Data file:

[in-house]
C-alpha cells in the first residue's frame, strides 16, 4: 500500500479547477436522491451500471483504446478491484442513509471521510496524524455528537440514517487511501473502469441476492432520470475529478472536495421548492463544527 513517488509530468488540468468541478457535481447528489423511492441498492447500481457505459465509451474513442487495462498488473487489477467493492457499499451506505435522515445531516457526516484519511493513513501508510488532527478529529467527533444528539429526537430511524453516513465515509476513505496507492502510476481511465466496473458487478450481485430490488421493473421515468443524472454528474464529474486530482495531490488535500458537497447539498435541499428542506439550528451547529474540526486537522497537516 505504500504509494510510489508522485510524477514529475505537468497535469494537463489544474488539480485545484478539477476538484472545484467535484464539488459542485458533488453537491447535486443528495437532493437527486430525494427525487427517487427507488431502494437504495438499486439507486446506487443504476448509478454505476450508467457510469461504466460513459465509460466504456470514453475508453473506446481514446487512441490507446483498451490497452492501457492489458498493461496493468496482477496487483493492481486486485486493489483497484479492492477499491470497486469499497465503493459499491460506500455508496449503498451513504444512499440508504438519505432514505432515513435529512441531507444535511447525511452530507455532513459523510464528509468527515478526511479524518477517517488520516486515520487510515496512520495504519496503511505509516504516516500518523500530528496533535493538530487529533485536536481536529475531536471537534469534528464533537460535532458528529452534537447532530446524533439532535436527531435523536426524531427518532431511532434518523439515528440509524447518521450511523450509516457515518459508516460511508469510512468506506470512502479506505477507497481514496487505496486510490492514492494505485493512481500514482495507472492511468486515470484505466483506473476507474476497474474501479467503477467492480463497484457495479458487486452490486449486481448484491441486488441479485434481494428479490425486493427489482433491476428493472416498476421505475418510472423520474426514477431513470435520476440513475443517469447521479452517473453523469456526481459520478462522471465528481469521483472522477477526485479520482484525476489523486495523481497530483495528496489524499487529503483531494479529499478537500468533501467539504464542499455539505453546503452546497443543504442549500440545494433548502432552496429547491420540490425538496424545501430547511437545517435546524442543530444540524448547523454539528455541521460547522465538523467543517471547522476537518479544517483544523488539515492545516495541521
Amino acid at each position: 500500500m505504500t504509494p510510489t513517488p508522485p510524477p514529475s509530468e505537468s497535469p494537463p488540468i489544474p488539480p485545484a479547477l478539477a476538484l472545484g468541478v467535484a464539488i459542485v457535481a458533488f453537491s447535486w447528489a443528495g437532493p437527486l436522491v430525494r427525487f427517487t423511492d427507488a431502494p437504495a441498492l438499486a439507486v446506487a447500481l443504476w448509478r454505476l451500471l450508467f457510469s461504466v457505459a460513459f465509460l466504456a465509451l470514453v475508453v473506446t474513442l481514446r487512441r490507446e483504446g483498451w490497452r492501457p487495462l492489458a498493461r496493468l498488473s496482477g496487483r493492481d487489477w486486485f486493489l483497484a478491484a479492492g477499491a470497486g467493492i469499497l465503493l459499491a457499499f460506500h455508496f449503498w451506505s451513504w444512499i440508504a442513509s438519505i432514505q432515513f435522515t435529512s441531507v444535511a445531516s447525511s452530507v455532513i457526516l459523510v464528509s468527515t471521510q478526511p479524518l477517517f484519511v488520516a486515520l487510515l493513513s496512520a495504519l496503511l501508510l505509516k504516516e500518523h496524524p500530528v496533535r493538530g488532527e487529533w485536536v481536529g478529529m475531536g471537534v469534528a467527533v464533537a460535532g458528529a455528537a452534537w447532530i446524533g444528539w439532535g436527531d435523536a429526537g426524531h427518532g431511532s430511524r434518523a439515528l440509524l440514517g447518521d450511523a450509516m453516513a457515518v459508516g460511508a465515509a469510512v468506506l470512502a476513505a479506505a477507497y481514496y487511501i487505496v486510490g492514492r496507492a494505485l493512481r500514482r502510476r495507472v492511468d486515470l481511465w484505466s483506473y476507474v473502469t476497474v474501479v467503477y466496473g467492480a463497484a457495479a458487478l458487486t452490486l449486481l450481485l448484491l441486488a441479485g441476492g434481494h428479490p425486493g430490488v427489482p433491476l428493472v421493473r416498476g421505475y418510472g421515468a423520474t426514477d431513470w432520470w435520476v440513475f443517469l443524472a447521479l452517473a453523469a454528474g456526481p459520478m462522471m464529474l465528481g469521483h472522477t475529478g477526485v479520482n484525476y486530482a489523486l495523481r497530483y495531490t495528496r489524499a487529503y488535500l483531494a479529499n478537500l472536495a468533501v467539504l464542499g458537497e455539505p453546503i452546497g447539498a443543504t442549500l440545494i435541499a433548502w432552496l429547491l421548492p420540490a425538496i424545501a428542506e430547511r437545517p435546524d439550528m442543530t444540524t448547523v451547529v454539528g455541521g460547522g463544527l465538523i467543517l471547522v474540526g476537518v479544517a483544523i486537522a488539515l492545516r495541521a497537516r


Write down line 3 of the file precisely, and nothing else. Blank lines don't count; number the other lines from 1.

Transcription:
Amino acid at each position: 500500500m505504500t504509494p510510489t513517488p508522485p510524477p514529475s509530468e505537468s497535469p494537463p488540468i489544474p488539480p485545484a479547477l478539477a476538484l472545484g468541478v467535484a464539488i459542485v457535481a458533488f453537491s447535486w447528489a443528495g437532493p437527486l436522491v430525494r427525487f427517487t423511492d427507488a431502494p437504495a441498492l438499486a439507486v446506487a447500481l443504476w448509478r454505476l451500471l450508467f457510469s461504466v457505459a460513459f465509460l466504456a465509451l470514453v475508453v473506446t474513442l481514446r487512441r490507446e483504446g483498451w490497452r492501457p487495462l492489458a498493461r496493468l498488473s496482477g496487483r493492481d487489477w486486485f486493489l483497484a478491484a479492492g477499491a470497486g467493492i469499497l465503493l459499491a457499499f460506500h455508496f449503498w451506505s451513504w444512499i440508504a442513509s438519505i432514505q432515513f435522515t435529512s441531507v444535511a445531516s447525511s452530507v455532513i457526516l459523510v464528509s468527515t471521510q478526511p479524518l477517517f484519511v488520516a486515520l487510515l493513513s496512520a495504519l496503511l501508510l505509516k504516516e500518523h496524524p500530528v496533535r493538530g488532527e487529533w485536536v481536529g478529529m475531536g471537534v469534528a467527533v464533537a460535532g458528529a455528537a452534537w447532530i446524533g444528539w439532535g436527531d435523536a429526537g426524531h427518532g431511532s430511524r434518523a439515528l440509524l440514517g447518521d450511523a450509516m453516513a457515518v459508516g460511508a465515509a469510512v468506506l470512502a476513505a479506505a477507497y481514496y487511501i487505496v486510490g492514492r496507492a494505485l493512481r500514482r502510476r495507472v492511468d486515470l481511465w484505466s483506473y476507474v473502469t476497474v474501479v467503477y466496473g467492480a463497484a457495479a458487478l458487486t452490486l449486481l450481485l448484491l441486488a441479485g441476492g434481494h428479490p425486493g430490488v427489482p433491476l428493472v421493473r416498476g421505475y418510472g421515468a423520474t426514477d431513470w432520470w435520476v440513475f443517469l443524472a447521479l452517473a453523469a454528474g456526481p459520478m462522471m464529474l465528481g469521483h472522477t475529478g477526485v479520482n484525476y486530482a489523486l495523481r497530483y495531490t495528496r489524499a487529503y488535500l483531494a479529499n478537500l472536495a468533501v467539504l464542499g458537497e455539505p453546503i452546497g447539498a443543504t442549500l440545494i435541499a433548502w432552496l429547491l421548492p420540490a425538496i424545501a428542506e430547511r437545517p435546524d439550528m442543530t444540524t448547523v451547529v454539528g455541521g460547522g463544527l465538523i467543517l471547522v474540526g476537518v479544517a483544523i486537522a488539515l492545516r495541521a497537516r